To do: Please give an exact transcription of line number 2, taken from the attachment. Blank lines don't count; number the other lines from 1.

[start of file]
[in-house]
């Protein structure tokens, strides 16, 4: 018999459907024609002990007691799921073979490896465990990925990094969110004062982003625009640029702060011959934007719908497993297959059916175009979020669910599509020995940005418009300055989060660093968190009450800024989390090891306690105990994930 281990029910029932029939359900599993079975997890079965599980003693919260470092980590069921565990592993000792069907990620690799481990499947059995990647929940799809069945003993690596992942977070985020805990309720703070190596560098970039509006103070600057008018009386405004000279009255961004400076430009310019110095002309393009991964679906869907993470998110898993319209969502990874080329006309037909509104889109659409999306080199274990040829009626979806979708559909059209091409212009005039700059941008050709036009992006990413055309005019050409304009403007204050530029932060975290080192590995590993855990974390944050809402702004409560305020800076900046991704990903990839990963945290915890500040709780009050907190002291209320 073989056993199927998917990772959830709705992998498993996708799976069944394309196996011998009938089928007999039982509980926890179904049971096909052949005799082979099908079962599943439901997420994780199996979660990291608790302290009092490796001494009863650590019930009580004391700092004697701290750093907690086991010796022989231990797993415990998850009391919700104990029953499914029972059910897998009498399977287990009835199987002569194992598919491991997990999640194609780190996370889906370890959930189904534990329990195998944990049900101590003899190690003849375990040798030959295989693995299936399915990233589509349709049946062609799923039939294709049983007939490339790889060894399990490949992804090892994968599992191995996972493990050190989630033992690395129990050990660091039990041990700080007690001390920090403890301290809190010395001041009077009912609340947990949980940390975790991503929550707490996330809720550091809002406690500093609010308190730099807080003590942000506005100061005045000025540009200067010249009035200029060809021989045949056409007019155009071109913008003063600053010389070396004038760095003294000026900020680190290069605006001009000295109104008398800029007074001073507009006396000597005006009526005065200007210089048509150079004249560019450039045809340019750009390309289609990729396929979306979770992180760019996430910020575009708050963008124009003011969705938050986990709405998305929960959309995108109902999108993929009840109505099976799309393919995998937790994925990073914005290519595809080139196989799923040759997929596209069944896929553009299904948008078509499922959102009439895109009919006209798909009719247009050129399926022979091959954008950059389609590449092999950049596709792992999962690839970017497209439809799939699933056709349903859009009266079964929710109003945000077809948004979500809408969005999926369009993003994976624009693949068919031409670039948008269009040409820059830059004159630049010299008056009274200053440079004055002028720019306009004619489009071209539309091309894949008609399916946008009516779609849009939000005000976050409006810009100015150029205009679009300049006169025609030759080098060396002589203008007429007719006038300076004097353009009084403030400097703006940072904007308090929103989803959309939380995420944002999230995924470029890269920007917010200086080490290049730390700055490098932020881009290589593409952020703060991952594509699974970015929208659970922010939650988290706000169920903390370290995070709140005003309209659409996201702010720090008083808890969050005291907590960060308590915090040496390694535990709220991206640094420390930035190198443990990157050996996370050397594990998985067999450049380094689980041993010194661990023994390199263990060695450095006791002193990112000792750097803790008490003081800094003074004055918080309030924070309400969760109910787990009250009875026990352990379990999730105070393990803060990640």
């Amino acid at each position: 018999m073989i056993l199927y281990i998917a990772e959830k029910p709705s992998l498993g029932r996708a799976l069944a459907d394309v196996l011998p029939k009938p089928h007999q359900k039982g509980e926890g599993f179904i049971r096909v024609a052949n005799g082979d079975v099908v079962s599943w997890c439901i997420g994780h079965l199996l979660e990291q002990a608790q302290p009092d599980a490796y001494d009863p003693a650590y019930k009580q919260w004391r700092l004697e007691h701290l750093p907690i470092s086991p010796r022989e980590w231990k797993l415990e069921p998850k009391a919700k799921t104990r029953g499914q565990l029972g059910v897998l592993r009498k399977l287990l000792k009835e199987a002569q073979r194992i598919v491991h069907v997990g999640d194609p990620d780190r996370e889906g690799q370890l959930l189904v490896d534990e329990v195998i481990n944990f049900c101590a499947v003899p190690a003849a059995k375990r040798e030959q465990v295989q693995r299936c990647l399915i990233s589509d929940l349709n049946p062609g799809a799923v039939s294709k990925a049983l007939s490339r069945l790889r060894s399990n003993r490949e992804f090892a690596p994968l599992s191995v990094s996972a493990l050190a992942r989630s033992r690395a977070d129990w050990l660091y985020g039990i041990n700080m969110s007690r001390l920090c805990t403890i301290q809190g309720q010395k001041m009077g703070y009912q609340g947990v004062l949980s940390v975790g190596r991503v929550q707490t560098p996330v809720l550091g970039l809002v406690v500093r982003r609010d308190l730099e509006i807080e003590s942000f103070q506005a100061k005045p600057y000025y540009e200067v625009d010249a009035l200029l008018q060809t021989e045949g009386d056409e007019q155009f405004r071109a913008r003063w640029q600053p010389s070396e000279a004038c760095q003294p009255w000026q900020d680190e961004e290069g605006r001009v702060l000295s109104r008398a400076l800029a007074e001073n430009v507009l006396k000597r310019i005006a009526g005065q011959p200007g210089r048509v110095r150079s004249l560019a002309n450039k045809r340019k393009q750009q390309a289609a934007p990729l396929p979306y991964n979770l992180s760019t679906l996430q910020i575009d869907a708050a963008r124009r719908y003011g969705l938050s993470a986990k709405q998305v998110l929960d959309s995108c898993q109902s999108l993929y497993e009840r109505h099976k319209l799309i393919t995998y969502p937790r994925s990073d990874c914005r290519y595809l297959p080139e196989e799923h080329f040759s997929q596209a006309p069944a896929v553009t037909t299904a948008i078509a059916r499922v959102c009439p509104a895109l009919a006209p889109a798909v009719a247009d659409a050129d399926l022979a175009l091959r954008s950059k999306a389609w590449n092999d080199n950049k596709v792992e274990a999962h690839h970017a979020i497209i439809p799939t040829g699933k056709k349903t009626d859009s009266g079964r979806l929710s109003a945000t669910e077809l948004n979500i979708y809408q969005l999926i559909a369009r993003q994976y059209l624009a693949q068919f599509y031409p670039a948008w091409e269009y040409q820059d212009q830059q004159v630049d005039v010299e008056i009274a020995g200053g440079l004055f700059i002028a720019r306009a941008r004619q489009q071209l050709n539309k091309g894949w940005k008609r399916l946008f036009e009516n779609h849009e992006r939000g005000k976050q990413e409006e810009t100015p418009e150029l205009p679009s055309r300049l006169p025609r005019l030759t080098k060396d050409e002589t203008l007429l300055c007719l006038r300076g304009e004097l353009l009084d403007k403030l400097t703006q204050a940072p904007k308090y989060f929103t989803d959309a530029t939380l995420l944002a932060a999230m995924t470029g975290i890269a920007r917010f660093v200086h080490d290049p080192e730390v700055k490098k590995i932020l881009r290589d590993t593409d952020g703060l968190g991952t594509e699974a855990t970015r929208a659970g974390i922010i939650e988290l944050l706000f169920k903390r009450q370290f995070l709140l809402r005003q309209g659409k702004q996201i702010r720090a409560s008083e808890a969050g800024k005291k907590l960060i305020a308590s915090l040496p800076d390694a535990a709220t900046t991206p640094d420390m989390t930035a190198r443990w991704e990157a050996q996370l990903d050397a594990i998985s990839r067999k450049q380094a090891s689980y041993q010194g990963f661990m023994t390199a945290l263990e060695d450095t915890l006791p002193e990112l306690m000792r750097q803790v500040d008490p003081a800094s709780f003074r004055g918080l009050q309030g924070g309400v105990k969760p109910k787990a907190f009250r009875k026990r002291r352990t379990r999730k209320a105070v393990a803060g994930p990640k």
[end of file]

């Protein structure tokens, strides 16, 4: 018999459907024609002990007691799921073979490896465990990925990094969110004062982003625009640029702060011959934007719908497993297959059916175009979020669910599509020995940005418009300055989060660093968190009450800024989390090891306690105990994930 281990029910029932029939359900599993079975997890079965599980003693919260470092980590069921565990592993000792069907990620690799481990499947059995990647929940799809069945003993690596992942977070985020805990309720703070190596560098970039509006103070600057008018009386405004000279009255961004400076430009310019110095002309393009991964679906869907993470998110898993319209969502990874080329006309037909509104889109659409999306080199274990040829009626979806979708559909059209091409212009005039700059941008050709036009992006990413055309005019050409304009403007204050530029932060975290080192590995590993855990974390944050809402702004409560305020800076900046991704990903990839990963945290915890500040709780009050907190002291209320 073989056993199927998917990772959830709705992998498993996708799976069944394309196996011998009938089928007999039982509980926890179904049971096909052949005799082979099908079962599943439901997420994780199996979660990291608790302290009092490796001494009863650590019930009580004391700092004697701290750093907690086991010796022989231990797993415990998850009391919700104990029953499914029972059910897998009498399977287990009835199987002569194992598919491991997990999640194609780190996370889906370890959930189904534990329990195998944990049900101590003899190690003849375990040798030959295989693995299936399915990233589509349709049946062609799923039939294709049983007939490339790889060894399990490949992804090892994968599992191995996972493990050190989630033992690395129990050990660091039990041990700080007690001390920090403890301290809190010395001041009077009912609340947990949980940390975790991503929550707490996330809720550091809002406690500093609010308190730099807080003590942000506005100061005045000025540009200067010249009035200029060809021989045949056409007019155009071109913008003063600053010389070396004038760095003294000026900020680190290069605006001009000295109104008398800029007074001073507009006396000597005006009526005065200007210089048509150079004249560019450039045809340019750009390309289609990729396929979306979770992180760019996430910020575009708050963008124009003011969705938050986990709405998305929960959309995108109902999108993929009840109505099976799309393919995998937790994925990073914005290519595809080139196989799923040759997929596209069944896929553009299904948008078509499922959102009439895109009919006209798909009719247009050129399926022979091959954008950059389609590449092999950049596709792992999962690839970017497209439809799939699933056709349903859009009266079964929710109003945000077809948004979500809408969005999926369009993003994976624009693949068919031409670039948008269009040409820059830059004159630049010299008056009274200053440079004055002028720019306009004619489009071209539309091309894949008609399916946008009516779609849009939000005000976050409006810009100015150029205009679009300049006169025609030759080098060396002589203008007429007719006038300076004097353009009084403030400097703006940072904007308090929103989803959309939380995420944002999230995924470029890269920007917010200086080490290049730390700055490098932020881009290589593409952020703060991952594509699974970015929208659970922010939650988290706000169920903390370290995070709140005003309209659409996201702010720090008083808890969050005291907590960060308590915090040496390694535990709220991206640094420390930035190198443990990157050996996370050397594990998985067999450049380094689980041993010194661990023994390199263990060695450095006791002193990112000792750097803790008490003081800094003074004055918080309030924070309400969760109910787990009250009875026990352990379990999730105070393990803060990640």